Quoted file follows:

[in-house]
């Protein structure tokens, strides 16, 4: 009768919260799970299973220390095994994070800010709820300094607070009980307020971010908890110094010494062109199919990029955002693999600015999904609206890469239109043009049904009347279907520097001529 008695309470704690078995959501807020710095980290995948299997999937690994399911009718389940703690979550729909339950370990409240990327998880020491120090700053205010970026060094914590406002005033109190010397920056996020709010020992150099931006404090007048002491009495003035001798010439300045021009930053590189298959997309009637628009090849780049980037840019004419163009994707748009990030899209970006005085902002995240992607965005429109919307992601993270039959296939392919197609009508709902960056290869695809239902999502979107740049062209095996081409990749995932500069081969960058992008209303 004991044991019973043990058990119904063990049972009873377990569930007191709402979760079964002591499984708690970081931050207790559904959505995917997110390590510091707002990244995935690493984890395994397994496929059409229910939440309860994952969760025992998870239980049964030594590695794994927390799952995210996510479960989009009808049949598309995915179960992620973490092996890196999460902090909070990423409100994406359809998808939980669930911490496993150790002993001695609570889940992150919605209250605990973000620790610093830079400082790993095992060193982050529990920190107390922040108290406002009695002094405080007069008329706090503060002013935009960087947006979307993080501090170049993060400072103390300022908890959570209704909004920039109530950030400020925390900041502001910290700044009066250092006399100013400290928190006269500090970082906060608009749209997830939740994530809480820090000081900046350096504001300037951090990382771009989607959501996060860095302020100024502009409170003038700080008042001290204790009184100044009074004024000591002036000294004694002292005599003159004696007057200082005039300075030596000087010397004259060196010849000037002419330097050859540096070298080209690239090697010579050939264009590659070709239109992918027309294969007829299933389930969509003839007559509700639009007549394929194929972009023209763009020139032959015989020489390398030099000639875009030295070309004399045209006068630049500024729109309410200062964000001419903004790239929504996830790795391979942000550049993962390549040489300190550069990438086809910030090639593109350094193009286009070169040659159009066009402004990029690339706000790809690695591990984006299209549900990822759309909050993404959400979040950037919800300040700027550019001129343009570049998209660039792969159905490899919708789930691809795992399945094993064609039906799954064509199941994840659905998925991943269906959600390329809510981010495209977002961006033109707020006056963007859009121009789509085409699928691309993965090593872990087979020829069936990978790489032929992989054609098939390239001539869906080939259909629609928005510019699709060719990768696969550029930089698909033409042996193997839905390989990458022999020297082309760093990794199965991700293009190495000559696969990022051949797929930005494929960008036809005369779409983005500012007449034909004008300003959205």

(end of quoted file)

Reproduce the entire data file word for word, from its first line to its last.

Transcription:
[in-house]
């Protein structure tokens, strides 16, 4: 009768919260799970299973220390095994994070800010709820300094607070009980307020971010908890110094010494062109199919990029955002693999600015999904609206890469239109043009049904009347279907520097001529 008695309470704690078995959501807020710095980290995948299997999937690994399911009718389940703690979550729909339950370990409240990327998880020491120090700053205010970026060094914590406002005033109190010397920056996020709010020992150099931006404090007048002491009495003035001798010439300045021009930053590189298959997309009637628009090849780049980037840019004419163009994707748009990030899209970006005085902002995240992607965005429109919307992601993270039959296939392919197609009508709902960056290869695809239902999502979107740049062209095996081409990749995932500069081969960058992008209303 004991044991019973043990058990119904063990049972009873377990569930007191709402979760079964002591499984708690970081931050207790559904959505995917997110390590510091707002990244995935690493984890395994397994496929059409229910939440309860994952969760025992998870239980049964030594590695794994927390799952995210996510479960989009009808049949598309995915179960992620973490092996890196999460902090909070990423409100994406359809998808939980669930911490496993150790002993001695609570889940992150919605209250605990973000620790610093830079400082790993095992060193982050529990920190107390922040108290406002009695002094405080007069008329706090503060002013935009960087947006979307993080501090170049993060400072103390300022908890959570209704909004920039109530950030400020925390900041502001910290700044009066250092006399100013400290928190006269500090970082906060608009749209997830939740994530809480820090000081900046350096504001300037951090990382771009989607959501996060860095302020100024502009409170003038700080008042001290204790009184100044009074004024000591002036000294004694002292005599003159004696007057200082005039300075030596000087010397004259060196010849000037002419330097050859540096070298080209690239090697010579050939264009590659070709239109992918027309294969007829299933389930969509003839007559509700639009007549394929194929972009023209763009020139032959015989020489390398030099000639875009030295070309004399045209006068630049500024729109309410200062964000001419903004790239929504996830790795391979942000550049993962390549040489300190550069990438086809910030090639593109350094193009286009070169040659159009066009402004990029690339706000790809690695591990984006299209549900990822759309909050993404959400979040950037919800300040700027550019001129343009570049998209660039792969159905490899919708789930691809795992399945094993064609039906799954064509199941994840659905998925991943269906959600390329809510981010495209977002961006033109707020006056963007859009121009789509085409699928691309993965090593872990087979020829069936990978790489032929992989054609098939390239001539869906080939259909629609928005510019699709060719990768696969550029930089698909033409042996193997839905390989990458022999020297082309760093990794199965991700293009190495000559696969990022051949797929930005494929960008036809005369779409983005500012007449034909004008300003959205």